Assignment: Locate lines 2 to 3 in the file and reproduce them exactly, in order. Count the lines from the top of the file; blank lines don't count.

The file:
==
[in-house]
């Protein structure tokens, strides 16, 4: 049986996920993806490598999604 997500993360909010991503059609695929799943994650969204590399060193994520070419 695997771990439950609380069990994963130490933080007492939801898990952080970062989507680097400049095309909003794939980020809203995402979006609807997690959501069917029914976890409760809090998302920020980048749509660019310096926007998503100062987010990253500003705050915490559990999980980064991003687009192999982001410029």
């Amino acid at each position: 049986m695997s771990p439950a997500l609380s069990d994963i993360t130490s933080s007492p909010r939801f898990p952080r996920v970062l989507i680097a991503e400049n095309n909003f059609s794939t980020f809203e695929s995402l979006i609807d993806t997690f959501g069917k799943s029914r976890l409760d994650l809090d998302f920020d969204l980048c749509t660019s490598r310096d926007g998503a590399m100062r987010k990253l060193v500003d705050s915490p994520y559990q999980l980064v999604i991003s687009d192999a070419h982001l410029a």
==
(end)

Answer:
């Protein structure tokens, strides 16, 4: 049986996920993806490598999604 997500993360909010991503059609695929799943994650969204590399060193994520070419 695997771990439950609380069990994963130490933080007492939801898990952080970062989507680097400049095309909003794939980020809203995402979006609807997690959501069917029914976890409760809090998302920020980048749509660019310096926007998503100062987010990253500003705050915490559990999980980064991003687009192999982001410029």
């Amino acid at each position: 049986m695997s771990p439950a997500l609380s069990d994963i993360t130490s933080s007492p909010r939801f898990p952080r996920v970062l989507i680097a991503e400049n095309n909003f059609s794939t980020f809203e695929s995402l979006i609807d993806t997690f959501g069917k799943s029914r976890l409760d994650l809090d998302f920020d969204l980048c749509t660019s490598r310096d926007g998503a590399m100062r987010k990253l060193v500003d705050s915490p994520y559990q999980l980064v999604i991003s687009d192999a070419h982001l410029a």